361 Mr R. G. Casey, Minister to the United States, to Mr John Curtin, Prime Minister

Cablegram.342 WASHINGTON, 22 February 1942, 1.54 p.m.

Received 22 February 1942


Reference Prime Minister's telegrams 40 [1] and 41. [2]

I delivered contents of the abovementioned telegrams to President [3] at once. He made very little comment, confining himself to saying 'well, if they have made their minds up, that is the way it is. I still hope, however, that they will be willing to discuss the matter in respect of last Australians to move from Middle East.' After saying that Prime Minister's message would have no effect on movement from United States to Australia of 41st American Division, he went on to speak of the way his military advisers were now visualizing the whole problem. Generally, whereas they had previously contemplated attempt to regain step by step the islands of the Netherlands East Indies from Australia as a base, they had swung round to idea that this would be an exceedingly difficult task, involving shipping and naval forces, and that they now favoured the plan of building up sufficient forces (particularly air forces) in Australia to hold Australia, whilst they made their main attempt to embarrass the Japanese by an eastward movement from Burma or from area at north of Bay of Bengal.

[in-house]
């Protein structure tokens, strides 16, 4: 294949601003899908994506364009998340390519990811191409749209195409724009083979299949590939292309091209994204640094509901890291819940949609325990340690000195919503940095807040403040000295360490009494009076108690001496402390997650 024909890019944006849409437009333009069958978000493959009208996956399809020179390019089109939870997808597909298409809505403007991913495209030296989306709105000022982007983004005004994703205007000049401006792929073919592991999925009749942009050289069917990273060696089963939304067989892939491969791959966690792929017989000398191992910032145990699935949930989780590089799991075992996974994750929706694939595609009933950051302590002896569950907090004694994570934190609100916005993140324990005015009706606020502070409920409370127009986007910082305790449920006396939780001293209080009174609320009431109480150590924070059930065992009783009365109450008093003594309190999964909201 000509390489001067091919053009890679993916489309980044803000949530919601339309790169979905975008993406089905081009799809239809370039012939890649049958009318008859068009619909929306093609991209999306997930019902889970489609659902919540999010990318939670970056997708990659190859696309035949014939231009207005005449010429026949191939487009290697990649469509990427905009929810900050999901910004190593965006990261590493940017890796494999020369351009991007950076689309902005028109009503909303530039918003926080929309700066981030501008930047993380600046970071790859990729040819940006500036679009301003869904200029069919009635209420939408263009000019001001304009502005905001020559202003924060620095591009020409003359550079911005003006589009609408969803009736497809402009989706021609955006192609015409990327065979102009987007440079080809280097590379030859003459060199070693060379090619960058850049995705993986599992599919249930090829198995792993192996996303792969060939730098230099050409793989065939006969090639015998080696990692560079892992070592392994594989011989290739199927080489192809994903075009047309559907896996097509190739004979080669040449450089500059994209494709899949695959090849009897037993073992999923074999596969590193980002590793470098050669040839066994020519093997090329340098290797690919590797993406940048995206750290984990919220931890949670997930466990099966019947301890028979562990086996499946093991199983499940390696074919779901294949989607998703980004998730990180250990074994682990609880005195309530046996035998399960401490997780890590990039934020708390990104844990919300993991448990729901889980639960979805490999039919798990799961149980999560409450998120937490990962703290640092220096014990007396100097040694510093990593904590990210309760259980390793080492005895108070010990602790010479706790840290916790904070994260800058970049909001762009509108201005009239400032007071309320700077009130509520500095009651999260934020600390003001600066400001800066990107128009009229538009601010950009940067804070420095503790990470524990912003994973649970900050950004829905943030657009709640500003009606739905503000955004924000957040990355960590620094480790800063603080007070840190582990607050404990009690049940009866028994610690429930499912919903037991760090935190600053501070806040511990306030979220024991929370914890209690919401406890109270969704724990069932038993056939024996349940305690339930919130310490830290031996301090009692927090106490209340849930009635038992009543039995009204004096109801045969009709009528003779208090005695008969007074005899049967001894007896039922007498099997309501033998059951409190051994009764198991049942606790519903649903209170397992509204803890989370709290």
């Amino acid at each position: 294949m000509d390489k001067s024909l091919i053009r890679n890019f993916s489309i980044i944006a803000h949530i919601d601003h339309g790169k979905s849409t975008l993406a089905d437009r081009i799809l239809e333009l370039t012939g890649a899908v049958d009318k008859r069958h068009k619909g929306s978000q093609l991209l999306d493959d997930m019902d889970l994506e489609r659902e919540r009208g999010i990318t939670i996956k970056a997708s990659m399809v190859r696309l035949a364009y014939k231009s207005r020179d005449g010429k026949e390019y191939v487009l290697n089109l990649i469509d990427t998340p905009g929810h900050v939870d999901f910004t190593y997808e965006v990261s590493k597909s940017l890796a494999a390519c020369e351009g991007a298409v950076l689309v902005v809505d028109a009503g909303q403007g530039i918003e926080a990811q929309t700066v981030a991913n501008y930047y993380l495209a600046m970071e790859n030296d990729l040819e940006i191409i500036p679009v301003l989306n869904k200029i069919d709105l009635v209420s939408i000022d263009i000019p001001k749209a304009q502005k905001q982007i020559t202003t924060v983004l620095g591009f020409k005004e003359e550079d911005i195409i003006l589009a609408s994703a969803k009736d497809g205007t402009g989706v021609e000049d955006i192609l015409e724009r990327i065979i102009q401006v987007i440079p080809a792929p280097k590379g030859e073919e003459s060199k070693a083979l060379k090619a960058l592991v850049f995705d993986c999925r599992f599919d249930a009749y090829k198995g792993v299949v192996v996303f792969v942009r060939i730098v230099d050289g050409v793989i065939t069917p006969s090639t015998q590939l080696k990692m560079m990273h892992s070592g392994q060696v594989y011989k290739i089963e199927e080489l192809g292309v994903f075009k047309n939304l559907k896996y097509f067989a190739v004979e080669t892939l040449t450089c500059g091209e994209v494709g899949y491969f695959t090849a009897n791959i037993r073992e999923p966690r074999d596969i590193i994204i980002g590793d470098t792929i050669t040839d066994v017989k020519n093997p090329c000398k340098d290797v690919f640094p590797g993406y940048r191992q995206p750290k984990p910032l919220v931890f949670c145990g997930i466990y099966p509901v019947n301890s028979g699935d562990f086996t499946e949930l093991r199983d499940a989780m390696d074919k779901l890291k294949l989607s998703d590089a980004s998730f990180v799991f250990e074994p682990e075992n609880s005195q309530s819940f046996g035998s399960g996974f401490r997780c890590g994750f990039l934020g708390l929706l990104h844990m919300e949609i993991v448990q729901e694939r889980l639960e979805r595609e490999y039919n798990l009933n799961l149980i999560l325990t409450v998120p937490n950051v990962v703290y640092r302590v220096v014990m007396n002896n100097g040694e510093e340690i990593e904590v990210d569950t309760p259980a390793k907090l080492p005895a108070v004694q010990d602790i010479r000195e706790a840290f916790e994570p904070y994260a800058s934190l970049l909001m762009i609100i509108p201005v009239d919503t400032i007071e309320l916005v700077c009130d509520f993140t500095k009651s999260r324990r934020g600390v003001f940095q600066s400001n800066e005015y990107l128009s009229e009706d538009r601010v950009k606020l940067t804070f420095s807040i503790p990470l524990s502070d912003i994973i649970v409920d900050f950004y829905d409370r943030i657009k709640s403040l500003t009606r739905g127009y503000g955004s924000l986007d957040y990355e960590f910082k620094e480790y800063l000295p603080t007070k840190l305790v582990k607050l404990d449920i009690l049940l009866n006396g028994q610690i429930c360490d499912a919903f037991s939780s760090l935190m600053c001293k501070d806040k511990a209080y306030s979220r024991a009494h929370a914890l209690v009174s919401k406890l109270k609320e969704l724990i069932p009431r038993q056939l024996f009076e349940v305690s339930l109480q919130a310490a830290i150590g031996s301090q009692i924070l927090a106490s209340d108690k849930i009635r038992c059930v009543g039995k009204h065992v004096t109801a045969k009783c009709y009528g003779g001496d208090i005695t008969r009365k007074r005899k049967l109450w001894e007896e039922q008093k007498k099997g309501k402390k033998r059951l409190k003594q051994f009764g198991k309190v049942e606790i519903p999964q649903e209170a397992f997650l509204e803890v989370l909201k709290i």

The President did not develop latter idea, but went on to say that he realised that an appreciable proportion of American aircraft production over next [4] would have to go into Australia and India.

He stressed shipping difficulty and asked if we could make any contribution to this aspect of the problem 'even to extent of say 1,000 tons on each ship taking goods from United States to Australia over next couple of months'. I said that I would put this question to you at once.

He mentioned contribution towards the security of the coastal areas on cast of Australia that was being made by combined naval operations in area just east of Solomon Islands. He said most confidentially that they had made contact with Japanese air forces (presumably based on New Britain) and that they had destroyed at least twelve Japanese bombers at small aircraft loss to themselves and without any naval loss. He stressed necessity of no public reference at all to these naval operations.


1 Document 358.

2 See Document 358, note 3.

3 Franklin D. Roosevelt.

4 The original was here annotated 'group omitted'.